Like most of the places on Lyndon Street, Judy Sackett’s house is small, white and boxy. Her lawn is cut, the yard filled with flowering shrubs. A wooden bench sits under a large tree.
But the story of Lyndon Street is complicated. The house next door is vacant. Plenty of structures are visibly marked by blight —their roofs caved in, shells scarred by fire. A block over sits a tract of empty land so vast that a family uses it to ride their off-terrain vehicles. Some of the residents mow the grass in the vacant lots near their homes just to keep their stretch of street looking okay.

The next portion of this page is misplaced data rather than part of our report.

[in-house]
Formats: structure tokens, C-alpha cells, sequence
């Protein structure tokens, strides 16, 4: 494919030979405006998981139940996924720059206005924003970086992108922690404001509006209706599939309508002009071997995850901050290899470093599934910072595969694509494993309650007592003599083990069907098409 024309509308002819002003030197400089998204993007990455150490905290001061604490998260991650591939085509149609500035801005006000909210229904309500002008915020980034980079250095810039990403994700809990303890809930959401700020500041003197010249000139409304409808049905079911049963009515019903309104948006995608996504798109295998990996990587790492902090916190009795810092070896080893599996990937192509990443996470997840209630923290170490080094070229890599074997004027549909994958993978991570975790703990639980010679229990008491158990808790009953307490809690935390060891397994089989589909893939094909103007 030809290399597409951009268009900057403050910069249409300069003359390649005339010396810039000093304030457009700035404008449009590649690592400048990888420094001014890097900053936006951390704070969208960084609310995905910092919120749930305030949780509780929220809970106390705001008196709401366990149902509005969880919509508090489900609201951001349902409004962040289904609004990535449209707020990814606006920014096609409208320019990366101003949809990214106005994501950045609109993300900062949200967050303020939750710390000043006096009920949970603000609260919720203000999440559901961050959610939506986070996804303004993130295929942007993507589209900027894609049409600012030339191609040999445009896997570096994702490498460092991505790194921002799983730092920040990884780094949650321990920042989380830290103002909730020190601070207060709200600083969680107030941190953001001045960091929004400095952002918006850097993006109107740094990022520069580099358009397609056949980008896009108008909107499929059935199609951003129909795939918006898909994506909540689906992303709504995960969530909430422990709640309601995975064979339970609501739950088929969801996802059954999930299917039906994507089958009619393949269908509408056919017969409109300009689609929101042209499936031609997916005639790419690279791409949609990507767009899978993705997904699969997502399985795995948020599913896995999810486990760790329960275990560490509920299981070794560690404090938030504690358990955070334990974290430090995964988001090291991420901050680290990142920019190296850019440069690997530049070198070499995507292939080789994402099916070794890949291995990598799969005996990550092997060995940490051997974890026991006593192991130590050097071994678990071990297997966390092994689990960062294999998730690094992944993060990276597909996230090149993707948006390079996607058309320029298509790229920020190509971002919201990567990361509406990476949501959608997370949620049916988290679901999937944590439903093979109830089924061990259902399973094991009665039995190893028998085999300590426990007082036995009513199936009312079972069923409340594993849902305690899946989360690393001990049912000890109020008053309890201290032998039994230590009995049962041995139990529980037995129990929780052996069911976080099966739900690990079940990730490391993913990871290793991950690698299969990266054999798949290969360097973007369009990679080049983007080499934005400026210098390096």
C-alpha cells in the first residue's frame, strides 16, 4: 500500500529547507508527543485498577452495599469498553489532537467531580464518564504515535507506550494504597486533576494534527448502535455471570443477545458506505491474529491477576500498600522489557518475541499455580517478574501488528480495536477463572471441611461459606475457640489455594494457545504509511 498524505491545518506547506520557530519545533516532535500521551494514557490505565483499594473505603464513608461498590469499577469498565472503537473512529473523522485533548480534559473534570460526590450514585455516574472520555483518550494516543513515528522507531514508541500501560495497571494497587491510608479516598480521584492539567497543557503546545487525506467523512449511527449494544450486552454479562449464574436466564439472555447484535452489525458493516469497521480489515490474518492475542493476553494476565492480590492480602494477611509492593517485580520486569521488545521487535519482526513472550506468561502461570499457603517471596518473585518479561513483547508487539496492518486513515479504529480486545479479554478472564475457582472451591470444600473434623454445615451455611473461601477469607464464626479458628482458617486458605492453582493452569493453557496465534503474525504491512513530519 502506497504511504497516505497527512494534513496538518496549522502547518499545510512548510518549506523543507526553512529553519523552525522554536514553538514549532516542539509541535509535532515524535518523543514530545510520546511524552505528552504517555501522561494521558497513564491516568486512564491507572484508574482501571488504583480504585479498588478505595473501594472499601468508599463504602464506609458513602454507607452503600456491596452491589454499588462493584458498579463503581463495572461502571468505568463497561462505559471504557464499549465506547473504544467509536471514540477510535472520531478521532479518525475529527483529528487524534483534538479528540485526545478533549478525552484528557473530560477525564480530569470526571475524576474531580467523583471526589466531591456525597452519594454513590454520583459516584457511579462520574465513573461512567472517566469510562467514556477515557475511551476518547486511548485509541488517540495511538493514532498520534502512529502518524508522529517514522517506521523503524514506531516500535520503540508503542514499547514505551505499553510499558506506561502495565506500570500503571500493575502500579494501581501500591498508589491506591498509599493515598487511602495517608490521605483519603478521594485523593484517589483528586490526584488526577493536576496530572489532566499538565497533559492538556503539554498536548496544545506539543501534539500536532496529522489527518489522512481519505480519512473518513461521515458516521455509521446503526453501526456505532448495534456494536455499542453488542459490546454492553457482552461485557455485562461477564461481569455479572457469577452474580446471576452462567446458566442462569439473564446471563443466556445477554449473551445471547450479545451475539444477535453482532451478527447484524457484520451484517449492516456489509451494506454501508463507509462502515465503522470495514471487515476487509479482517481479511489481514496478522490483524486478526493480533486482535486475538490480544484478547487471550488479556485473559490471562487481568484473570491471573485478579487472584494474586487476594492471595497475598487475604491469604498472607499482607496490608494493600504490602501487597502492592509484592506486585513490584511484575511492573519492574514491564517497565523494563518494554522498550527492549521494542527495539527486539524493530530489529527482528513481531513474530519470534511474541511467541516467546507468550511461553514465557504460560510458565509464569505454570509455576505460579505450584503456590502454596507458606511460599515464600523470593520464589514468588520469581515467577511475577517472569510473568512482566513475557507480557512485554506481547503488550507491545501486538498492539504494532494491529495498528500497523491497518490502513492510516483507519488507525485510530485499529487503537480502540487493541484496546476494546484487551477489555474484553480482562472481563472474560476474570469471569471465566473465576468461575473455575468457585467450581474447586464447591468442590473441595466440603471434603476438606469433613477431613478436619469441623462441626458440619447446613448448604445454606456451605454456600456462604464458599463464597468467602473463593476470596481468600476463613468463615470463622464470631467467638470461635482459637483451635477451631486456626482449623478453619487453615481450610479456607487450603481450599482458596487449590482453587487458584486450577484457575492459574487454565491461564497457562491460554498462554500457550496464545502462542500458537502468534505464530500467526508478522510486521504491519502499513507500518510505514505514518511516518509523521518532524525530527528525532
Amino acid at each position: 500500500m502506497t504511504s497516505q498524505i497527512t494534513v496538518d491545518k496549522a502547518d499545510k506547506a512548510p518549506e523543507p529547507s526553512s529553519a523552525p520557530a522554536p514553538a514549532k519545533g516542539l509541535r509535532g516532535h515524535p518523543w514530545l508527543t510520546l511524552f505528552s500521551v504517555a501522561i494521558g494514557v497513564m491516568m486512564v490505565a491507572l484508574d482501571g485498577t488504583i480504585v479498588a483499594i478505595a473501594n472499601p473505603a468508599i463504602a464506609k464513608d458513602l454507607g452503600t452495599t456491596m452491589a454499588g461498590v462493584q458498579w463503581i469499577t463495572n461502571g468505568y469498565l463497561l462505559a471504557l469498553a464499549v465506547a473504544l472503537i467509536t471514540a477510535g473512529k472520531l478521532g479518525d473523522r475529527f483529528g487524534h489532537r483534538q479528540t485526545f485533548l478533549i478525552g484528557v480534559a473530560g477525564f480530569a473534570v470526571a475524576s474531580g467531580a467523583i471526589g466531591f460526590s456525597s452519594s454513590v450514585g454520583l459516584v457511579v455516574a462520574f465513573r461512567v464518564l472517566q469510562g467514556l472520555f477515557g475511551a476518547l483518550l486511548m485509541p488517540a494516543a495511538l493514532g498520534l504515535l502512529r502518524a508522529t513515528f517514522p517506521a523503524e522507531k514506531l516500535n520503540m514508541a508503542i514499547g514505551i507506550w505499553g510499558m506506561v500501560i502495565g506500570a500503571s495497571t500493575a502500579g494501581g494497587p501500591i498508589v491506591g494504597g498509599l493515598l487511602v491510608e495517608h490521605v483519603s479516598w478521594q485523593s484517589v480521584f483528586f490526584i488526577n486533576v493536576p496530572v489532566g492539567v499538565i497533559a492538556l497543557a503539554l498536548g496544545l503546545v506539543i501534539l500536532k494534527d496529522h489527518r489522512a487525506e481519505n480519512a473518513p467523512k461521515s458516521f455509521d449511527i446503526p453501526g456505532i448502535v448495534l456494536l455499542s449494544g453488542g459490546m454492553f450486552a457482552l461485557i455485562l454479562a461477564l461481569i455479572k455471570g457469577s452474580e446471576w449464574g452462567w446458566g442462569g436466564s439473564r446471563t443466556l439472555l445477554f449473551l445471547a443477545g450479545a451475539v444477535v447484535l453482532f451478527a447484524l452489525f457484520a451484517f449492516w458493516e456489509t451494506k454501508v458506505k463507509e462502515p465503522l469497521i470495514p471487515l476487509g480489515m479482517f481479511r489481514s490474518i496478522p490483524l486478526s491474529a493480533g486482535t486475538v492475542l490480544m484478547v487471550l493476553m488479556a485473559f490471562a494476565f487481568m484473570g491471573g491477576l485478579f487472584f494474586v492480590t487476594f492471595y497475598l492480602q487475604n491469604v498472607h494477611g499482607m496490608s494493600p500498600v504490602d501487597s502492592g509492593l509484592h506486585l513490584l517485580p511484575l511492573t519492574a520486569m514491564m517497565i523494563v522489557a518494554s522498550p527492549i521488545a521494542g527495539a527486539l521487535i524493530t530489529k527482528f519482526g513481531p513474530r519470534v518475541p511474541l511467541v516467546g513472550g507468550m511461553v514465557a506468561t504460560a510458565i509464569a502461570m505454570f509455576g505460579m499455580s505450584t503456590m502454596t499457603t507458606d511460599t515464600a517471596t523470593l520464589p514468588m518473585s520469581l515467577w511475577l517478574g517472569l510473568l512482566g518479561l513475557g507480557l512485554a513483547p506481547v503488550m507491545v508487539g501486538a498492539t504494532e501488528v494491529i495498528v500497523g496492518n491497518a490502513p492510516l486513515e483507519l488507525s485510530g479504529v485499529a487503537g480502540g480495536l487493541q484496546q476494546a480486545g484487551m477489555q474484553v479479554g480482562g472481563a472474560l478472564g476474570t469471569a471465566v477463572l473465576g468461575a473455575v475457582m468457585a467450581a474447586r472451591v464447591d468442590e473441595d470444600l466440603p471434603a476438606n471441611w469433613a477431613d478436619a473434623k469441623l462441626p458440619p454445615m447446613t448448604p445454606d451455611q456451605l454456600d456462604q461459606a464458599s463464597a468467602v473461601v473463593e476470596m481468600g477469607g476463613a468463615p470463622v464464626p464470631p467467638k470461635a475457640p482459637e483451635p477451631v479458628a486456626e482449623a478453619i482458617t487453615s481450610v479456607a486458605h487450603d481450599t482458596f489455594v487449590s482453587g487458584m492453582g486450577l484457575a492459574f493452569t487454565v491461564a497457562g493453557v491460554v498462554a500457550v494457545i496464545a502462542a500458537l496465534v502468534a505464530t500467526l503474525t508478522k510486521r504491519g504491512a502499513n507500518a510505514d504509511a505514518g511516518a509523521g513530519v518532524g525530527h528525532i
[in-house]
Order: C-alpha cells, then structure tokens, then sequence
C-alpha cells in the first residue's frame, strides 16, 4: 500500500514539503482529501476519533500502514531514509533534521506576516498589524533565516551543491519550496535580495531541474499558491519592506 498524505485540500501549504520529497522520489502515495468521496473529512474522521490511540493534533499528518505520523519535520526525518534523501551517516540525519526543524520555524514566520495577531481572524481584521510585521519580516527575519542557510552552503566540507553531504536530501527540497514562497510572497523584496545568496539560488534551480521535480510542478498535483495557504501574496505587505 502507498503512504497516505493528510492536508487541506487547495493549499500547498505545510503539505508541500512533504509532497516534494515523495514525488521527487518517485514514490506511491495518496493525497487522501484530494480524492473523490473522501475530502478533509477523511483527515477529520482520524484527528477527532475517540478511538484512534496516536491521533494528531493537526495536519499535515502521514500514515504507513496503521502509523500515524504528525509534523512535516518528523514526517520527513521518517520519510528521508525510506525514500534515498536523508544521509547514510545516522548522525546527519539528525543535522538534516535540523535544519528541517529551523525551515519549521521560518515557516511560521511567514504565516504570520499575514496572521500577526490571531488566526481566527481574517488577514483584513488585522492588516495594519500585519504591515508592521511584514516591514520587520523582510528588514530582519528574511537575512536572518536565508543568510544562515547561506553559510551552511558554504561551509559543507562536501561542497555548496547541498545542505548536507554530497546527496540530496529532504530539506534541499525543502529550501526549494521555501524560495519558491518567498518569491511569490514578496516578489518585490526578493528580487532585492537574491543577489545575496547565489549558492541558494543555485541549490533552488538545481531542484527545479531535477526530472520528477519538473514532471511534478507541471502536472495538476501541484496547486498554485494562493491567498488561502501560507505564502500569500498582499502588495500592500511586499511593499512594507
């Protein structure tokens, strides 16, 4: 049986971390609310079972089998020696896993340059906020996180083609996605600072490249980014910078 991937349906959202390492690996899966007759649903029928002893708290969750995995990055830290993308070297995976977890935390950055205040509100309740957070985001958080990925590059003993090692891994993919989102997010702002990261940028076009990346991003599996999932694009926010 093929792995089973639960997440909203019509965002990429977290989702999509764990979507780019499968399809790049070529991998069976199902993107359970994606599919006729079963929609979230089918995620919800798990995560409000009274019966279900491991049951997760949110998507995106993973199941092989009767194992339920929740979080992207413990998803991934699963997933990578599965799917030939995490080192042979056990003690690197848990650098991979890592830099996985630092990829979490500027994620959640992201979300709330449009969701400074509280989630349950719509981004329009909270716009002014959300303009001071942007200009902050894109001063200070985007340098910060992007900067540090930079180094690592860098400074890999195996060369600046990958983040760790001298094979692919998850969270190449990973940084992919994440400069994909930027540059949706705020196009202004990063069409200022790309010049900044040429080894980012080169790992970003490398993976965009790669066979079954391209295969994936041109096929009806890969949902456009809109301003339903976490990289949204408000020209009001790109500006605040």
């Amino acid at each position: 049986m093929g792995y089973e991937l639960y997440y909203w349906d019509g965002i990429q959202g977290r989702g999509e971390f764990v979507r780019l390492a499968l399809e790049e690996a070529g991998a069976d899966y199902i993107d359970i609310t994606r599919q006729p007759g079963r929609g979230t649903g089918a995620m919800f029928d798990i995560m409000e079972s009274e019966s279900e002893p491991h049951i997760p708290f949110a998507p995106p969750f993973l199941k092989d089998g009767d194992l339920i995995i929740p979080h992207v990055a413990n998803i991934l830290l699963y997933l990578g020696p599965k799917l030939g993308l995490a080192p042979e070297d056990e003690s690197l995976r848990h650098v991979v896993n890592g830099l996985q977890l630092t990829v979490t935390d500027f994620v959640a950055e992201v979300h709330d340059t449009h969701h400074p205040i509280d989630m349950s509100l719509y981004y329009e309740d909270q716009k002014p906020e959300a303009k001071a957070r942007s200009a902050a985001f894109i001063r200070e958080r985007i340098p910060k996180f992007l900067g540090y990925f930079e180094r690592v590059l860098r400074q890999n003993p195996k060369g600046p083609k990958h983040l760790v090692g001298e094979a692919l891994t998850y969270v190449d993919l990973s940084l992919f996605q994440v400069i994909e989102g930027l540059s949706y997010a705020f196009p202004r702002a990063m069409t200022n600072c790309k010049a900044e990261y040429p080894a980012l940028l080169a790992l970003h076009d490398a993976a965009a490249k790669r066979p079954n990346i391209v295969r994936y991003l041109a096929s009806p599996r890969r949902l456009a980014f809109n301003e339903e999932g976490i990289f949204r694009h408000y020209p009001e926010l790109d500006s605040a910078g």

Detroit’s blight problem is no secret. But for years, community organizations and city administrations have struggled to find an adequate approach to tackle an issue spiraling so quickly out of control — until last winter, when an army of surveyors from Detroit’s newly convened Blight Removal Task Force set out to catalog the condition of every single land parcel.